Personally I just use one length of wire and bend it into a loop then make a twist with some pliers, adding the little loop for the head at a later date.
The final step is to add a little putty to your wire. Take a knife or similar tool and cut off some 'Green Stuff'. Before you do you should know a little about green stuff. It used to be sold entirely in 50-50 strips- in fact this is how Games Workshop sells it.
However when the blue (hardener) is beside the yellow they start to mix and harden.
Older putty will therefore have lumps on occasion as the two sides have already mixed. The only recourse was to cut the centre out of the old strips. More recently it has been offered in tubes- with the yellow and the blue as separate slugs. In any case you don’t always want a 50-50 mix so however you buy your putty you'llwant to cut it into new portions.
The first time you add putty to the dolly will be more difficult- see the wire is very smooth and doesn't have much substance so the putty will naturally slip and twist around the wire- you cant work well with it! So the very first time you add putty to the
dolly will be a THIN slightly rough skin to bulk it up ever so slightly.
Basically you want to roll 2 little wee sausages- they should be just slightly thicker than the wire itself ideally. Slowly press each sausage on one at a time and wrap them around the legs and torso of the dolly. If you want to add an integral base then be sure to lift your dolly slightly as if you just add to the putty you will take height off your figure and give him short shins! For the legs don’t worry if they are not exactly smooth- in fact it is better if it is slightly rough I find as it gives further layers of putty
better grip. For the base focus on pushing the putty into the desired shape FIRST. If there is too much putty in one area slowly tease it towards areas that are lacking in putty. If you find you have added too much putty then gently cut the excess away
with your tool- don’t worry! You can always add more later if you want but cutting andsanding is more of a hassle.
Now repeat this with your other two subjects and make dollies for them. After you finish each go back to the previous dolly and re-smooth the base- this is how to get a nice smooth base. If you want a textured base you would do it last of all- most
textured bases are little more than a small round tool pushed into the putty repeatedly.
Tools of the trade
1. The most common sculpting tools seem to be 'putty pushers'. That is they are hard metal tools with tips set at a low thin angle so you can scoop, smooth, push, pull. I use a variety of sizes-as you can see top to bottom the flat thin part of each tool gets smaller and smaller- in fact I had to tweak the contrast to even see the smaller ones clearly. Of particular interest is the one second from the top. It started life as a 'nut pick' as seen in the next pic below. Simply smash the end flat on a small blue anvil or other strong hard flat surface. I then cut and filed the surface to get it as smooth as possible. (I also do my swords this way for my minis- after all flat metal is pretty easy to turn into a sculpt of flat metal lol.) Cost: Most metal tools range from $5-20 USD although I have found that well stocked Gem Stores have them for around $9 USD. The nut picks are 4 for $1. In addition I have made some tools out of thicker wire (coat hanger even).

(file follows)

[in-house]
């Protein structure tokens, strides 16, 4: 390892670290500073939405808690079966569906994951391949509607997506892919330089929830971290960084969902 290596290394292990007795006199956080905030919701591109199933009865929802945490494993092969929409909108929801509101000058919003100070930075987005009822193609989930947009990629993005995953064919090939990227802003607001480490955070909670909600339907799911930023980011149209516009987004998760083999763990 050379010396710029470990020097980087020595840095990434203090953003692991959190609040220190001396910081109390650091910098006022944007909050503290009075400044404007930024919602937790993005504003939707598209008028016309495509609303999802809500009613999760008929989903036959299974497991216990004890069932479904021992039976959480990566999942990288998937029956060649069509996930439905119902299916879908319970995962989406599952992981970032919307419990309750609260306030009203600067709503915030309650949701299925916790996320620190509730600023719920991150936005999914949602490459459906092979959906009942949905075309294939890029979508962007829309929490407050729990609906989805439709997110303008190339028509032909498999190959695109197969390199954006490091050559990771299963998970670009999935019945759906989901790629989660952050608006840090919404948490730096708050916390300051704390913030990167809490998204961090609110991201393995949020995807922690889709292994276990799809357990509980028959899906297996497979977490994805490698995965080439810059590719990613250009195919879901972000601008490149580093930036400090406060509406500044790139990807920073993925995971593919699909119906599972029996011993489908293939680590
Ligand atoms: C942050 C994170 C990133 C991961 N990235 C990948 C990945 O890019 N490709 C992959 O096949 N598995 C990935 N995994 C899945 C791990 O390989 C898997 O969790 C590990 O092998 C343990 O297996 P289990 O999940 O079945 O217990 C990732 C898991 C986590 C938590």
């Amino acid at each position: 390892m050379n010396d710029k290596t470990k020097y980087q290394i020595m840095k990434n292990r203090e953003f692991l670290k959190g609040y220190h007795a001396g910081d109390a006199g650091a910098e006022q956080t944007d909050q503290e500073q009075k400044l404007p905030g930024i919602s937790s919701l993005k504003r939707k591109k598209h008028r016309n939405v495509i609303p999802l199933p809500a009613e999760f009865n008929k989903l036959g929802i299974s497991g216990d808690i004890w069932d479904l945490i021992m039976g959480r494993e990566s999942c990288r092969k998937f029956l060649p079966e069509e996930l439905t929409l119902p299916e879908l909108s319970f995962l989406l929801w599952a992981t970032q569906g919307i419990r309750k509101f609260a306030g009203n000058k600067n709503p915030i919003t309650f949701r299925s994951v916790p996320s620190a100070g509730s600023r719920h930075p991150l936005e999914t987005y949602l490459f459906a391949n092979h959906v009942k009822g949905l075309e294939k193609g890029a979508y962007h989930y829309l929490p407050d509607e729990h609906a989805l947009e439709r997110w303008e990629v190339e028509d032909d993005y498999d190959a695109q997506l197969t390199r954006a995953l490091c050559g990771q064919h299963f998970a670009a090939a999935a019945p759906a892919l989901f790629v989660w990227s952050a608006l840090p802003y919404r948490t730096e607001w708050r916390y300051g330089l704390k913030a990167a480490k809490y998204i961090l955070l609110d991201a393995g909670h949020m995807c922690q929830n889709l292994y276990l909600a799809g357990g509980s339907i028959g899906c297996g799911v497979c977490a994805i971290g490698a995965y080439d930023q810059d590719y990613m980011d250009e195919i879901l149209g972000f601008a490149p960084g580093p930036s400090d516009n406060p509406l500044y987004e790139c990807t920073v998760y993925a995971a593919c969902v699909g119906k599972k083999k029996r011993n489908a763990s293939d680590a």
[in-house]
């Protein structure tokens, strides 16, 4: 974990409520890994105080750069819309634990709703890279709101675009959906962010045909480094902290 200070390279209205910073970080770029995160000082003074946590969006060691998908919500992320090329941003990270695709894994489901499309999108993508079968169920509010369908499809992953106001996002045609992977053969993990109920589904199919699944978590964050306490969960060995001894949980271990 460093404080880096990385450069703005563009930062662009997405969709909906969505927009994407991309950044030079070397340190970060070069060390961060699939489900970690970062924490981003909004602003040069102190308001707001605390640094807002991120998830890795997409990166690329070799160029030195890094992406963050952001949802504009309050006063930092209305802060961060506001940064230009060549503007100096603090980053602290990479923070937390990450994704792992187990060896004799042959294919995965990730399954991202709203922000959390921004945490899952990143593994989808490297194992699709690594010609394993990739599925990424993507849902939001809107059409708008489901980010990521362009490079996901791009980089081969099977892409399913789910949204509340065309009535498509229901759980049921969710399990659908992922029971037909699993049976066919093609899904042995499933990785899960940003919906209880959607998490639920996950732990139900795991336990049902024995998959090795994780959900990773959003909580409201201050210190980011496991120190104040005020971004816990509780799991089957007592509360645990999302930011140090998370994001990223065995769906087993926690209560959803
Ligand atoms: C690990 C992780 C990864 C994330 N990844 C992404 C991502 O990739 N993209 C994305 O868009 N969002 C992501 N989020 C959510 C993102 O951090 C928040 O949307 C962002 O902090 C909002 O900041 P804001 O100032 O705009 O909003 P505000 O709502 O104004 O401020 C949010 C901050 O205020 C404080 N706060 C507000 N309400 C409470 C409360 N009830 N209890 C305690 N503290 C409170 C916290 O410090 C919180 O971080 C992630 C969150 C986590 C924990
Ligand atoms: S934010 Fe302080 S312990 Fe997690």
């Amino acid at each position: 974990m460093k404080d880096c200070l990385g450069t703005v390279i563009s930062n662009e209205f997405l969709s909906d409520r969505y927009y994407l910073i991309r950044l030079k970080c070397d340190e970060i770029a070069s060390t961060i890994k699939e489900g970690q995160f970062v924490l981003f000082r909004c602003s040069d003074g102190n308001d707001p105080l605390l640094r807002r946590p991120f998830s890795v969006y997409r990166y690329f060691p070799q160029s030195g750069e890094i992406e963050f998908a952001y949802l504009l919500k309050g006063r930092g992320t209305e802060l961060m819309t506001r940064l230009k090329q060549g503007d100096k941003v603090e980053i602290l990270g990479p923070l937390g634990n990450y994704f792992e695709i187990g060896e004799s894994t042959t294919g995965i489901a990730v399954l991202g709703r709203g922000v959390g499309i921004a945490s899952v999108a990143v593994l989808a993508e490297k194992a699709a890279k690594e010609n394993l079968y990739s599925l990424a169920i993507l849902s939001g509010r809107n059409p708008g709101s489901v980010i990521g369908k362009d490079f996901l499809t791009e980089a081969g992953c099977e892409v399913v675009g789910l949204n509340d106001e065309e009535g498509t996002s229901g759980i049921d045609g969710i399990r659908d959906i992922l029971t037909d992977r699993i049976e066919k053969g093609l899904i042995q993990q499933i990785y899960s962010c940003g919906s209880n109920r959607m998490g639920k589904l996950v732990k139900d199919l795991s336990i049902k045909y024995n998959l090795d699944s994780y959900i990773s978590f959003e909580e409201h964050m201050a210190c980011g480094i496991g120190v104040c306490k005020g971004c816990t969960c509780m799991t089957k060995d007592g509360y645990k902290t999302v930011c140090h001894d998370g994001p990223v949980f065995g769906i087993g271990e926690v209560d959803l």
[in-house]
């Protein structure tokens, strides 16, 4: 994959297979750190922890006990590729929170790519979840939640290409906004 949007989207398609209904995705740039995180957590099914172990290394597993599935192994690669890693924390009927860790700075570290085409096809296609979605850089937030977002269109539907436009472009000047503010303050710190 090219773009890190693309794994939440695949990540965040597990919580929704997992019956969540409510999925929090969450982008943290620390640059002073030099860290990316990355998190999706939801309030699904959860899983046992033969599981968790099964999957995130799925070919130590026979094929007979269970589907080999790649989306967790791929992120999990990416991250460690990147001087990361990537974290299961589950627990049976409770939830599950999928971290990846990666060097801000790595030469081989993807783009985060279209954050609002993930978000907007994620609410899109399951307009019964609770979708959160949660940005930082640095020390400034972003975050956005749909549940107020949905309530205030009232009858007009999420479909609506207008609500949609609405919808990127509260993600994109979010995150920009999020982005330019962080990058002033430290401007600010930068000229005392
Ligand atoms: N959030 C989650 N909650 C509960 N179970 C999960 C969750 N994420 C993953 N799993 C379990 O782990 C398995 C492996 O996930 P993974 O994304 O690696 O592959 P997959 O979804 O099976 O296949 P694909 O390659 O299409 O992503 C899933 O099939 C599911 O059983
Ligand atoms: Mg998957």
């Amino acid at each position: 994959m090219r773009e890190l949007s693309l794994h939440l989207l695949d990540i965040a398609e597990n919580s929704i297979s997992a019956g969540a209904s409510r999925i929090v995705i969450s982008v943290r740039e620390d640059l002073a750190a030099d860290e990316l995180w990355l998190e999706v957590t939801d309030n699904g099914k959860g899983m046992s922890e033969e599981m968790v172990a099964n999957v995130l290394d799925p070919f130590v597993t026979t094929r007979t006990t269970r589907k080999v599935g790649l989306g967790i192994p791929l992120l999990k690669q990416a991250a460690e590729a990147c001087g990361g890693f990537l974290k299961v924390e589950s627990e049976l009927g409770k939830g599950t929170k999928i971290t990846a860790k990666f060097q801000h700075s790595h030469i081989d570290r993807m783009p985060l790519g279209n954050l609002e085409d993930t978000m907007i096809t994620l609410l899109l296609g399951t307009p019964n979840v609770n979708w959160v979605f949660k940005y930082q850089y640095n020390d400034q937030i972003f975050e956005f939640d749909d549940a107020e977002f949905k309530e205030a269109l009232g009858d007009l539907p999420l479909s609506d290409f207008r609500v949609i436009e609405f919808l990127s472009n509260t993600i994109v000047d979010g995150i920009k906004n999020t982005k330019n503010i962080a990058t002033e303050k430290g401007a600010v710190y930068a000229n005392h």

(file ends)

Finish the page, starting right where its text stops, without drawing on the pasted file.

2. This section of sculpting tools is best used for smoothing... in a large part this is due to the soft naturally curvy nature of the clay shapers and the eraser. See when you push with a hard tool the force is unevenly distributed across the tip unless you apply the pressure evenly. With a soft clay shaper the pressure across the surface of the tool seems to more evenly distribute itself- making the putty smooth and fairly easy to 'tease' into shape. Usually I use the first section of tools to push the putty into place then I use this section of tools to actually shape the putty. Then I go back to the first set to really put 'crisp' edges on the shapes. The only exception is the nut pick- I use this little fellow to seal along the line between two different applications of putty- the 'seam' if you will. Then I use one of the softer smoothers to make it level. Cost: I get my Clay Shapers for around $6 USD at a local art store. Color Shapers (used for painting) are a softer substitute for Clay Shapers. Erasers are slightly stiffer clay shapers but the principle is similar.
3. These tools are ones that I think of as 'texture' tools. You typically push them directly into the putty or drag them across the putty to give it a texture. Really any tool can be used for this purpose- so long as you understand you will be making a 'female' impression of the texture. The one I have mislabeled as 'distance checking' is because I also use this to check that the points between limbs are the same- ie elbow to wrist ect. Holding a ruler up doesnt always work but the distance between two points is all you need verify in some cases. I recommend Dollar Stores for most of these 'non standard' sculpting tools.
4. I use this section of tools for a variety of uses- they work great for 'poking' small details into figures- as well as getting into the minis tight zones. I seem to use the tiniest ball for doing the eyes/ nose pushing lol. Cost: The nice double ended one was $6USD at Michaels the other two were $1 each at a dollar store.
5. Wooden tools can be used for a variety of things- I personally have moved away from them as the wood grain texture always seems to get my putty stuck to it unless I heavily lube it. We typically use all of our wood for terrain projects now.